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Discussion Starter · #1 ·
Hi there,
New beek with two new packages of Italians installed on April 15. Everything seems to be going well in both hives with many similarities in the amount of comb drawn and in very much the same positions in each hive. One hive is noticably more active than the other outside the hive though each has about the same amount of brood, pollen etc. stored inside. Their sugar water intake has very much decreased in both so I have not opened either hive for a week.

I do however give each hive a quick check through the observation window each day and today I noticed a queen cell on the outer edge of some comb right next to the window. It is located a little lower than midway down the comb but no where near the bottom and is still open but I have not opened the hive so I have not looked up into the cell to see if anything is there.

What would you experienced people do? I am tempted to let them do what they do and hope that it is just a supercedue cell if they cap it but I am also interested in increasing the number of my hives so if this would be a good time to start a little nuc then that may be fun. I am always more interested in the survival of my hives over any kind of production and I love a challenge.

I do not know if there are more cells in there yet but I am assuming that there is. What would you do?

M
 

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Here's my 2cents. Splitting an already incohesive colony... I wouldn't do it.

As a 2nd-yr beekeeper, I spend hrs everyday in the various forums trying to glean bits of knowledge here and there. (Sad, I know.) I've noticed a pattern of packages superceding the queen they were delivered with. They are not all sisters. She is not their mother. And the theory that they will bond/she will be accepted during transit seems to be a bunch of hooey.

I came to this conclusion after our pkg rejected the queen 2 months after being hived. The girls let her stay until they felt they had enough nurse bees and viable eggs and used them to raise a queen of their choosing. The raising of a queen really bonds them together as a colony. I would let them finish what they started. (It may even be nothing. Queen cups are ofter present in hives, just in case.)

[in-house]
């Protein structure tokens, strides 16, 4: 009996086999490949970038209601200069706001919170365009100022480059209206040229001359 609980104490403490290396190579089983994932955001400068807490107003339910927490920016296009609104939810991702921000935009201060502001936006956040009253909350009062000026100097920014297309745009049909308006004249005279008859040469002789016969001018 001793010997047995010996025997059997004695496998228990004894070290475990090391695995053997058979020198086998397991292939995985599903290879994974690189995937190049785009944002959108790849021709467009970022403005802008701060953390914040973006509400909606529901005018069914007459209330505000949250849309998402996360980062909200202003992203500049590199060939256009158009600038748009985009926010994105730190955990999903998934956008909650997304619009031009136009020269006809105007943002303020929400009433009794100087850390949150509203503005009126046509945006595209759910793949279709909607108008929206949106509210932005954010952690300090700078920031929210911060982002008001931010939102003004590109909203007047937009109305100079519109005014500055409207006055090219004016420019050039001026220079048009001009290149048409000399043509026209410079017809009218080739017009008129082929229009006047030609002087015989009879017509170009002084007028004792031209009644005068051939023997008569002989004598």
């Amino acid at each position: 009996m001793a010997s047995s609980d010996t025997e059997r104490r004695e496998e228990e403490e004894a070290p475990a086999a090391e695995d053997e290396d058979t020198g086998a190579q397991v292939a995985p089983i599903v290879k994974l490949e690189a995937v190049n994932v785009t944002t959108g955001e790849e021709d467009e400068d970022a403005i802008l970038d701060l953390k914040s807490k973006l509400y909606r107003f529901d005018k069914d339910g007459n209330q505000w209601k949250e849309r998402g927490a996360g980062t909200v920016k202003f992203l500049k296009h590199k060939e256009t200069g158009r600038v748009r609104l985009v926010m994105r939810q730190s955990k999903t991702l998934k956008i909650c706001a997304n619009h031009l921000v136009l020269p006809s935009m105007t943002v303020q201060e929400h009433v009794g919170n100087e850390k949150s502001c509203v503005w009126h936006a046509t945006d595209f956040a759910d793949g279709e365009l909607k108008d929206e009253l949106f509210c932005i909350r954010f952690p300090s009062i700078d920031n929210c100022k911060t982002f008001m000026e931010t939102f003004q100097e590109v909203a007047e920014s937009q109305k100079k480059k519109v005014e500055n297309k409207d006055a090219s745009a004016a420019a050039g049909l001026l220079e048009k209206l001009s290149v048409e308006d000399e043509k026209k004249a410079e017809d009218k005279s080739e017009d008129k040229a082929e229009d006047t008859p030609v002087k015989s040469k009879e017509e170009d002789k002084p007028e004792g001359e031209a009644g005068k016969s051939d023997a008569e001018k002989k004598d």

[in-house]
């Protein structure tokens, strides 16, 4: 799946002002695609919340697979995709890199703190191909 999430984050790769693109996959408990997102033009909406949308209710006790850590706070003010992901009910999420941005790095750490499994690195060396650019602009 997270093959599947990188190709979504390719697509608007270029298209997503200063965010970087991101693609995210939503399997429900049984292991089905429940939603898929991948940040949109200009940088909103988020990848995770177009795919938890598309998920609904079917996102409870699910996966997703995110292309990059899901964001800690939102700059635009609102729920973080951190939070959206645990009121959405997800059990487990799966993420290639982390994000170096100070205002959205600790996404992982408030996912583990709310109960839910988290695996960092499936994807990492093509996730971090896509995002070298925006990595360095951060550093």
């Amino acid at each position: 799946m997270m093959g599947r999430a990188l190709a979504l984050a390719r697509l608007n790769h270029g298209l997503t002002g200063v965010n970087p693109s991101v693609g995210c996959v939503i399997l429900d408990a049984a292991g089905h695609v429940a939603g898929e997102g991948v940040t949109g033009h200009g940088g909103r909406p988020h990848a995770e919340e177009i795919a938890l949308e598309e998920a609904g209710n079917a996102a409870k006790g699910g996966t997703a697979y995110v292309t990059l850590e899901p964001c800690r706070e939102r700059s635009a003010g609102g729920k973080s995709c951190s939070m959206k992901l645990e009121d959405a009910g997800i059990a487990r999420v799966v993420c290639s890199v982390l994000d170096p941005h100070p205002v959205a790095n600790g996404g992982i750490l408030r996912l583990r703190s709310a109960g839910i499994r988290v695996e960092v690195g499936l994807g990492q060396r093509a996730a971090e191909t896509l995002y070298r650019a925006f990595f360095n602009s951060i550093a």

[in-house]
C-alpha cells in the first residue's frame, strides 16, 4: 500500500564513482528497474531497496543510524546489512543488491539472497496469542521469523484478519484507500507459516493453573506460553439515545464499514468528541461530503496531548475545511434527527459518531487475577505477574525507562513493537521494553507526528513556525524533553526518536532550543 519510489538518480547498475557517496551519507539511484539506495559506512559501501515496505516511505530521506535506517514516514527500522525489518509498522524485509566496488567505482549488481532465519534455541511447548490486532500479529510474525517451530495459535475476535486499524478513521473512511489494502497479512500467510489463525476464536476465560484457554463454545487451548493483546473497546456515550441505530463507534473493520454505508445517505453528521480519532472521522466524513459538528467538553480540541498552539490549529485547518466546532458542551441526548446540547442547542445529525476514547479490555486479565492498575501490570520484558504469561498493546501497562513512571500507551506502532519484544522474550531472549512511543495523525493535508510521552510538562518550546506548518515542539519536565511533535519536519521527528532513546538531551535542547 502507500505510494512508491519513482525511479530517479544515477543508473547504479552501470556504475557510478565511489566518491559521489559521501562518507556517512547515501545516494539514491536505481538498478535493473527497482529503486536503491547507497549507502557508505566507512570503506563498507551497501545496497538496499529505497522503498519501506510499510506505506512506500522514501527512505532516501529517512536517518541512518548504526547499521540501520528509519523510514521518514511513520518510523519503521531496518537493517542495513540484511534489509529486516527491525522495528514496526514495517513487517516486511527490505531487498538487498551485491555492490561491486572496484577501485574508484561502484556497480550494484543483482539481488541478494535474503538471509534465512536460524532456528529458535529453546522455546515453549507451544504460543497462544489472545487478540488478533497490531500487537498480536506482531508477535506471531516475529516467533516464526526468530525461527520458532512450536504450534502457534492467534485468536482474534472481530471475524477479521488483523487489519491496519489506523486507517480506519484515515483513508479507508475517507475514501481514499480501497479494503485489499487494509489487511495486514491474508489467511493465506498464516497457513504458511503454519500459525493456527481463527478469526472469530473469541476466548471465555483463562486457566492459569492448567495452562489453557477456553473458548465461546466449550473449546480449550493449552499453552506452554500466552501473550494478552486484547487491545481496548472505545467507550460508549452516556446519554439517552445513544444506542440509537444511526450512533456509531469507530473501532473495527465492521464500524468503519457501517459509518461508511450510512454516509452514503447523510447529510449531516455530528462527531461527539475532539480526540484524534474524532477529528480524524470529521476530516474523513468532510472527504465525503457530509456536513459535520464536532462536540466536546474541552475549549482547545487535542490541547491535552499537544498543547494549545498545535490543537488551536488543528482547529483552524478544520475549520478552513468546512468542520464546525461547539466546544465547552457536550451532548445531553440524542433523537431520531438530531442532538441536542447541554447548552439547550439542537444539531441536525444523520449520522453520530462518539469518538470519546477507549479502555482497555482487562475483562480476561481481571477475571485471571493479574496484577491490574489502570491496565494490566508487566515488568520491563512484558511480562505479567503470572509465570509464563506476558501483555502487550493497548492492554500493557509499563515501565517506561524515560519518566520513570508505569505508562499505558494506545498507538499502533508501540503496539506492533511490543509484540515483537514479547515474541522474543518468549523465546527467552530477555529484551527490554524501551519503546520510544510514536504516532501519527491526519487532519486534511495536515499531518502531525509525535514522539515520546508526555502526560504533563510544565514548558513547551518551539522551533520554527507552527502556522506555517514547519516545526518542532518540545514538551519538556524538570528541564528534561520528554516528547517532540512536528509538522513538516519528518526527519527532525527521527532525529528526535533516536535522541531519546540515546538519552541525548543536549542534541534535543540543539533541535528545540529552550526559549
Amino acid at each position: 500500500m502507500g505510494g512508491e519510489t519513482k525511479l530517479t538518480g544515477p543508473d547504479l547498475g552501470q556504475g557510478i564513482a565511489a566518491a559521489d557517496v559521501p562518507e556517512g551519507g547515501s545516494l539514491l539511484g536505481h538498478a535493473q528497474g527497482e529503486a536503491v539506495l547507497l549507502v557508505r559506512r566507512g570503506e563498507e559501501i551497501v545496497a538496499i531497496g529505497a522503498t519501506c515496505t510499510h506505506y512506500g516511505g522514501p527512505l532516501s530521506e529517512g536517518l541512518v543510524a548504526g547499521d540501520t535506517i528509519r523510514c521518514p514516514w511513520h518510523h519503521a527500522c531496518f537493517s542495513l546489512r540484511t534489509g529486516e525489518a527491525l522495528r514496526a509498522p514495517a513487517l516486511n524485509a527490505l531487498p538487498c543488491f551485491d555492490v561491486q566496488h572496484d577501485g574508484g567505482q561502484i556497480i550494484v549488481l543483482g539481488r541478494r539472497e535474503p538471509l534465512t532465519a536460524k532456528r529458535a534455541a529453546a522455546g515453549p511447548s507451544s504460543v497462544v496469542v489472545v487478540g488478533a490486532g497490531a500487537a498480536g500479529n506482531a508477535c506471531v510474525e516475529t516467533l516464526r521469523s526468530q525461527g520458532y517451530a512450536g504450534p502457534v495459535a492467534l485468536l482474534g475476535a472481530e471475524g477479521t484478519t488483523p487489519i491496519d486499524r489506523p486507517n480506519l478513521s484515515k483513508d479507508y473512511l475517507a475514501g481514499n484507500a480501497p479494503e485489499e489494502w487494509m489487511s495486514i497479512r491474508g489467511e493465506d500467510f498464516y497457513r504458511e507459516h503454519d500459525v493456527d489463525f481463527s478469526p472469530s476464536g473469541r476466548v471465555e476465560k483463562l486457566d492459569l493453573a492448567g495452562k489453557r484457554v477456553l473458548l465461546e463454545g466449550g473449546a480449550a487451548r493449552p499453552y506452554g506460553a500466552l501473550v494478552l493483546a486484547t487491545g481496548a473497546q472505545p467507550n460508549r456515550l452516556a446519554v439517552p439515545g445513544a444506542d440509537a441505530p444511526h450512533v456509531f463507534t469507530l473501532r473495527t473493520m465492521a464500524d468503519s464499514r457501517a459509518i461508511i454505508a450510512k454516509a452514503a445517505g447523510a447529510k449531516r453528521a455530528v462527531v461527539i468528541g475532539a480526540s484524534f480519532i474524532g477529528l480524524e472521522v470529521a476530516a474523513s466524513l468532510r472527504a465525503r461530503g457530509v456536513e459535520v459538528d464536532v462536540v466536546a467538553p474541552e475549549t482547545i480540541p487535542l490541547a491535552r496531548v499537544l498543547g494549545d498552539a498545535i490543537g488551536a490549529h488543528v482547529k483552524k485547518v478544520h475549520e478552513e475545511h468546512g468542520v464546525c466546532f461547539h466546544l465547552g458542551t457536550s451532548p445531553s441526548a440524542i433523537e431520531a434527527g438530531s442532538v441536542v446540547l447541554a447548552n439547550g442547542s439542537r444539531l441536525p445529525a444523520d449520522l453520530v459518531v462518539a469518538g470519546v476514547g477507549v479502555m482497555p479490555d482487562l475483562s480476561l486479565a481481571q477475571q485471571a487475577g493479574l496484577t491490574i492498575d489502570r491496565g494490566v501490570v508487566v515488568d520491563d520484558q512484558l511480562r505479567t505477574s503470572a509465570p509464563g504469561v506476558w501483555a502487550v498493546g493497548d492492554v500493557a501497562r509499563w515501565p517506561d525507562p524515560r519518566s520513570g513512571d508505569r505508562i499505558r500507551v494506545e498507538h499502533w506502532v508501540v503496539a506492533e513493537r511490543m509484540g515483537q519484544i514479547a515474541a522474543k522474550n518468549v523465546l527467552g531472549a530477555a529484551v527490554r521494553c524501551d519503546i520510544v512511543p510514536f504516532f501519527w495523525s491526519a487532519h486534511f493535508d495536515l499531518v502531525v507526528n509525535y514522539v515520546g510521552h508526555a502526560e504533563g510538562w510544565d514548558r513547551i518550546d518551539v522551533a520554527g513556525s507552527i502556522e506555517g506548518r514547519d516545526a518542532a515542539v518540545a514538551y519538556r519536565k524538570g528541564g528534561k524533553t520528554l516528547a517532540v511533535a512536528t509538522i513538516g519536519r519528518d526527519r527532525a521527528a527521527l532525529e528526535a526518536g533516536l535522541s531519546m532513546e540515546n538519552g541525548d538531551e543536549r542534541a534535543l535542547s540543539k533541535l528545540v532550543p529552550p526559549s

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Discussion Starter · #4 ·
The mason jars that I have been using for feed inside the hives may be crowding them a little though I know that they have three bars left to draw onto next to the entrance but I will move it back a bit more when I fill it next to give them a bit more space.

I will continue just to watch and learn. I will also have my third hive box ready to go in case they do decide that the best choice is to swarm. Thanks for any and all advice.

M
 

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Brodes,

Your bees are not going to abscond or swarm. Supersedure of a package queen is so common that I have found that it is rare not to have a supersedure occur within 2 months of package installation. I agree with bbhb as for the possible reasons, although having a marked or clipped queen may play a part also, as might things that we don't even understand. I'm always happy to see her go, anyway. Good ridence to the "professionally bred" queen. Your new queen will perform better and your bees will be more variant, interesting and hardy. As for the feeders, it sounds like you may not need them anymore. If the weather is such in your area that the bees have been able to forage daily or almost daily, I would remove the feeders. Your bees may actually become more productive once they are encouraged to forage for themselves.

Regards,

Chris Harvey--Teakwood Organics

www.thewarrestore.com
 

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I agree with beez2010, just make sure they have some capped food before removing your feeder, in case of some kind of dearth, rain cold ect. Often they wont even bother with the feeders if they can get the real thing :D
 

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Discussion Starter · #7 ·
Thanks everyone, I feel better now. I was waiting for them to wean themselves off of the sugar and they seem to be working their way to that point. It is supposed to be warm and sunny for the next several days so perhaps its time.

M
 

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Discussion Starter · #8 ·
So no egg in the queen cell but I can see why they are thinking about it. They are fullly 20-30% behind the other hive in brood production. I removed the mason jars since it looked like they were barely touching them and there seemed to be capped honey at the top of every comb. I'll see what the next week brings.

M
 

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Hi- I was following your process here and wondering...what came of your queen cells? It was about a week ago since your last post. Just curious b/c I am thinking you are just a step or two ahead of me! Thanks!
 

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Discussion Starter · #10 ·
Oh it looks like they just felt like having it around. It hasn't really grown in size since my last post but they still stick there heads in there as they are walking around so I don't know if there is is larva in there or not.
The weather is supposed to be good here this weekend so if it isn't too windy I may take another look for larva but I may leave them alone as well.


M
 

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I have a queen "cup" on one of my bars as well but this just means they have a spot picked out for when they want to raise a new queen, it isn't uncommon to see several of these, it looks like an upside-down tea cup.
 
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